Saying “I Love You” is Not Enough…

It’s easy to say things you think that others want to hear, especially if you have no emotional stock in the result of their delivery. In relationships we can be quick to say something that feels right because the moment is right, the time is right, and it seems like the right thing to do, but who determines “right?” The answer is God. He is the author of Love.

Earlier this summer, I was challenged to qualify my feelings of love. The Lord confronted me with 1 Corinthians 13. We have heard part of this chapter read at weddings…so much so that it almost seems cliche.  There was something that I was missing, and it was important that I allow the Lord to show me what he wanted me to know.  The result was a very sobering definition of love:

Love is:

love

In my confession, I wrote out how the way I felt and what I did as a result matched each these attributes. Moreover, I had to realize that love was not about what was to be gained from loving, but what I could give away. Love is the most important commandment that was left to us by Jesus and its importance is explicitly explained in several areas of the new testament (Matthew, 22:36-40, Mark 12: 28-31, Luke 10:25-28, John 3:16, John 13:34,  1 Peter 4:8).

Love is an imperative and integral part of human development, success, and identity. Love is not a feeling, but a choice and an action. We must choose to love one another and do things that show the commitment of that confession. Love is everlasting and it will still stand when everything else has crumbled. The example is Jesus. He is eternal and when this world passes away, his love for us will stand because those who have decided to be a part of the family of Christ will live forever with him. He chose to love us and thus gave us everlasting life through his death.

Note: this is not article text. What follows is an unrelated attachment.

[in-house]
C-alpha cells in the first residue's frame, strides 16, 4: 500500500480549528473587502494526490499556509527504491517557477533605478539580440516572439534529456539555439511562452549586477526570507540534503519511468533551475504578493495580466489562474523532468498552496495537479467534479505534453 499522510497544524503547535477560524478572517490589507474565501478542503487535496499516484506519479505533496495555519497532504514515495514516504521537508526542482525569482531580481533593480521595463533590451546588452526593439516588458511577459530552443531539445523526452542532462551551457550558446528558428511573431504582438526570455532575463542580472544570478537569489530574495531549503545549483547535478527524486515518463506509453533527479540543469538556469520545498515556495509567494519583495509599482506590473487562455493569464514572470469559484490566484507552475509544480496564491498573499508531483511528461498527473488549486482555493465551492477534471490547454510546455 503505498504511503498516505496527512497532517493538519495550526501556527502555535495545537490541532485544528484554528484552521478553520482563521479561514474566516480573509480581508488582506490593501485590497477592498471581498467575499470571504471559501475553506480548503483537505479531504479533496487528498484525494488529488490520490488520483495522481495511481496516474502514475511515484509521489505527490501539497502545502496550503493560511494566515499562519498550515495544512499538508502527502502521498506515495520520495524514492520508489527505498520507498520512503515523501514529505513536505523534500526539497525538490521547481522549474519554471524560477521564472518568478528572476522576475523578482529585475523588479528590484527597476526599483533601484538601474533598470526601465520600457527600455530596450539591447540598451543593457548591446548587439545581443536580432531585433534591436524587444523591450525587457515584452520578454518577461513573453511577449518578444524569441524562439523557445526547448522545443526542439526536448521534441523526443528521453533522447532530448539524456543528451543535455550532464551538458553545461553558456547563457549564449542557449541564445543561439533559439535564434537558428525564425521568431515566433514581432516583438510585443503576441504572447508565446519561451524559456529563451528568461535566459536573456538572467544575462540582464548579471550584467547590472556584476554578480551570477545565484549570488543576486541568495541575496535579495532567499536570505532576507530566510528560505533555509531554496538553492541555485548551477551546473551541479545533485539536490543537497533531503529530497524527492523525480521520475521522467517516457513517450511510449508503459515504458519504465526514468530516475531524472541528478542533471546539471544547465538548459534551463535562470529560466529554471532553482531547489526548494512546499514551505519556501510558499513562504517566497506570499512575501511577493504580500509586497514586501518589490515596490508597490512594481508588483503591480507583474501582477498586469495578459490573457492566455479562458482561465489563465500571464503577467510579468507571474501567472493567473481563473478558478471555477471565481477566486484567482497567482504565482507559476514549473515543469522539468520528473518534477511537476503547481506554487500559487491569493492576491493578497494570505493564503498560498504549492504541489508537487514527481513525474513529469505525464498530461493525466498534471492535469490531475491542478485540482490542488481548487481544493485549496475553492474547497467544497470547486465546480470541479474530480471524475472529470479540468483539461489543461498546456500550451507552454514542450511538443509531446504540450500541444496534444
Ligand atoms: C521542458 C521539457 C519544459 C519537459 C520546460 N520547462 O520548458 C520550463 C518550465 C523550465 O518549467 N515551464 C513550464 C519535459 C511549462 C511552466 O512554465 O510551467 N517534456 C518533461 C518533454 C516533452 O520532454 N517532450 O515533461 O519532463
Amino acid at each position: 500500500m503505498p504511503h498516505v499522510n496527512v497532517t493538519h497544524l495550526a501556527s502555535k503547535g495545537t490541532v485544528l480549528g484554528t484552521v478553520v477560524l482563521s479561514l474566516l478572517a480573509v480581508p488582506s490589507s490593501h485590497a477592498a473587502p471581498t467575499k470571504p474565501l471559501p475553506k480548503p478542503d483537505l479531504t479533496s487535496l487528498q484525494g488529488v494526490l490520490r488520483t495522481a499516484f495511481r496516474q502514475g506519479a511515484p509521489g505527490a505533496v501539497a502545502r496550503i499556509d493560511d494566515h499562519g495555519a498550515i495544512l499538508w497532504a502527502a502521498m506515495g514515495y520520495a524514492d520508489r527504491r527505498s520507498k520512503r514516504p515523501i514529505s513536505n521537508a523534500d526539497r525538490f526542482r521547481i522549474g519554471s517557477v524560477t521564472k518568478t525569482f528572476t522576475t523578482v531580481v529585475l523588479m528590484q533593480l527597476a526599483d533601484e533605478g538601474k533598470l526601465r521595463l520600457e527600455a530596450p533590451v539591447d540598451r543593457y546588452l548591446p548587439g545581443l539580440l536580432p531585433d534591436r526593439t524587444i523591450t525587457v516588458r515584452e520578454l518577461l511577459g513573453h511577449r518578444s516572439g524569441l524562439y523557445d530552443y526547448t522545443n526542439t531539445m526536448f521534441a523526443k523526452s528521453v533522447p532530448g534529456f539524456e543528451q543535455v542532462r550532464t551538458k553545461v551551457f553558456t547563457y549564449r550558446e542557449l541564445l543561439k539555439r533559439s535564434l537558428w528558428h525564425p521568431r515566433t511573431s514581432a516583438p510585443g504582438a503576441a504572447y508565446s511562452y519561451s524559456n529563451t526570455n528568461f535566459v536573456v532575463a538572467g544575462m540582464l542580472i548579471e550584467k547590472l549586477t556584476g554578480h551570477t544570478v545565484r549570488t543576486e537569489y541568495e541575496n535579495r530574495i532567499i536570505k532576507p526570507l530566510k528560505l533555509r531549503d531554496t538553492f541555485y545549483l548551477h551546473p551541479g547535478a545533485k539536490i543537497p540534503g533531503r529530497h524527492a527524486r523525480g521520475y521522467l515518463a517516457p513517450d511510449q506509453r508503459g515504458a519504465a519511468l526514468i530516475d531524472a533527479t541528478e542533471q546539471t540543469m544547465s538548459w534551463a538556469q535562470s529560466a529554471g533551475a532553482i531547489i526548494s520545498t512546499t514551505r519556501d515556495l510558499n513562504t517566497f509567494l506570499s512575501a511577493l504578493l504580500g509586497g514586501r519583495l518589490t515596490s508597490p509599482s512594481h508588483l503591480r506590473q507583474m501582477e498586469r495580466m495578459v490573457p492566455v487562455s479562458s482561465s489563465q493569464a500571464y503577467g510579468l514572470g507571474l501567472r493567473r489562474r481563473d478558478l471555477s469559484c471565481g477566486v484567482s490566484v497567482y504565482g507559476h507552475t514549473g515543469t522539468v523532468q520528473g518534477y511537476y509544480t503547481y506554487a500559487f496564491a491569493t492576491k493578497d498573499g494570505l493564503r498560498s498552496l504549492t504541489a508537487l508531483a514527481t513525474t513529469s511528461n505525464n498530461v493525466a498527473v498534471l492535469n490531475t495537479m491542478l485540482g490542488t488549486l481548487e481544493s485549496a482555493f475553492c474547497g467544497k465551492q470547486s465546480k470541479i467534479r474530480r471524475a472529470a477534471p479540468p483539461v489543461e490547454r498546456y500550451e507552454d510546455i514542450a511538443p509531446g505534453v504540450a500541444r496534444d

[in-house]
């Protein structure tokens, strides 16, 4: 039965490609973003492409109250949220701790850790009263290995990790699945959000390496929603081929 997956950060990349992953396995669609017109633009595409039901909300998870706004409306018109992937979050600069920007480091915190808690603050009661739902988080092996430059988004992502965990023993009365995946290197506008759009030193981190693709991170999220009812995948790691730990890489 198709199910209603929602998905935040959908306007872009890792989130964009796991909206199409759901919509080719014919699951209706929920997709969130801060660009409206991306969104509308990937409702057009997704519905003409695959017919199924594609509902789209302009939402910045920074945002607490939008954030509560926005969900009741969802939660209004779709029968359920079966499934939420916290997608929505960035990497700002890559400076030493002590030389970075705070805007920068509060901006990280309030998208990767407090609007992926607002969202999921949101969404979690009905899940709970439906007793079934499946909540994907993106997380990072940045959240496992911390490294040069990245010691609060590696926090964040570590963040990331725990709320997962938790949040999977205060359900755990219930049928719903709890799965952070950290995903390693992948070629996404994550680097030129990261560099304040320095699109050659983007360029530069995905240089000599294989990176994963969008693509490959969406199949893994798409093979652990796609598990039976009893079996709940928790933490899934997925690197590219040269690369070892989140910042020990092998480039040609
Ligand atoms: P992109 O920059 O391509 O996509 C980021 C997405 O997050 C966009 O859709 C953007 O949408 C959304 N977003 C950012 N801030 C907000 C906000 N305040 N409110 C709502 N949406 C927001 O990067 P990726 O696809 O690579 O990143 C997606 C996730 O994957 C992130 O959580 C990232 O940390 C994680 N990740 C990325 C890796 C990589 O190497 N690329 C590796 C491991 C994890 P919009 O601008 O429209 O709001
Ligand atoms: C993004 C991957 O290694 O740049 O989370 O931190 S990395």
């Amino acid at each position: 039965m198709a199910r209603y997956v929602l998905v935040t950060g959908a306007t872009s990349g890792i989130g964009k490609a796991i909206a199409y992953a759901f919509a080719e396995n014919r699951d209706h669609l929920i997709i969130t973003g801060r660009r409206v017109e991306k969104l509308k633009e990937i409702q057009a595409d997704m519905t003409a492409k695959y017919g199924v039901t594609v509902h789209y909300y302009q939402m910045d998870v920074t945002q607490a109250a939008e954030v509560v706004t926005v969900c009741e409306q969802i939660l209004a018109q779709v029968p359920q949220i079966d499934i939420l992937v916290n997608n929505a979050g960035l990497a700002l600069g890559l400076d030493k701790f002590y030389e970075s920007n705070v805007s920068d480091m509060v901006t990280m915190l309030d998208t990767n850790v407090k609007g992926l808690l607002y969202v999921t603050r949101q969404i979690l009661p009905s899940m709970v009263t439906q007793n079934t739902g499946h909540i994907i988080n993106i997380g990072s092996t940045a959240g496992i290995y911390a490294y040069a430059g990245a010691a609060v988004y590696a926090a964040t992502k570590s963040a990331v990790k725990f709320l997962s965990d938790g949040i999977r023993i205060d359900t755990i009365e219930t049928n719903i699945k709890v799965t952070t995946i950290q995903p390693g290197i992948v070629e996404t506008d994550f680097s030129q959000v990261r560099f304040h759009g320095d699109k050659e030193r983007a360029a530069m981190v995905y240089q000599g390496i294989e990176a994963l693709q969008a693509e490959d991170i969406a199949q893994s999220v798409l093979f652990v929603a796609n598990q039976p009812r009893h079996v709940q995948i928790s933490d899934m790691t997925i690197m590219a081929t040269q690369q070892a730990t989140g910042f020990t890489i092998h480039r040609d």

What I found most interesting, was the following:

“When I was a child, I talked like a child, I thought like a child, I reasoned like a child. When I became a man, I put the ways of childhood behind me,” (1 Corinthians 13:11).

For a long time I didn’t understand why this verse was placed among the others. It seemed odd. What I know now is that love is a serious matter and should not be professed with immaturity. Do you remember your high school sweetheart? That person that you were so in love with who could do no wrong in your eyes. Then you grew up. You didn’t quite feel the same about them.   I don’t know many people who married their high school sweetheart. I certainly didn’t, but am sure at some point during that season we told each other those three words that everyone wants to hear from their mate: I love you. No matter how well-intentioned, this was immature. We had not experienced enough life together to decide that there was true love in the midst of our relationship. It can develop, but as a teen who was not completely emotionally, spiritually, or biologically developed, it is improbable to believe that I could make that choice to love in this way. Or what about that person you dated in your twenties or even thirties and swore you would marry, but as soon as they started acting silly, you dropped them like a bad habit never to be brought up again? Was that love? Thankfully, the Lord understands how we need to grow up and bestows an extraordinary amount of grace with each experience as we learn on this life journey.

In order to understand love, we must understand sacrifice and giving our all without expectation of anything in return. I learned this through a very important friendship this summer. It was tough, but the reward was in learning what God intended for friendship and love. Now when those words flow, I know that they are backed with truth because I was challenged to demonstrate my affections. It’s an ongoing process and I still have much to learn. We will see what the future brings!

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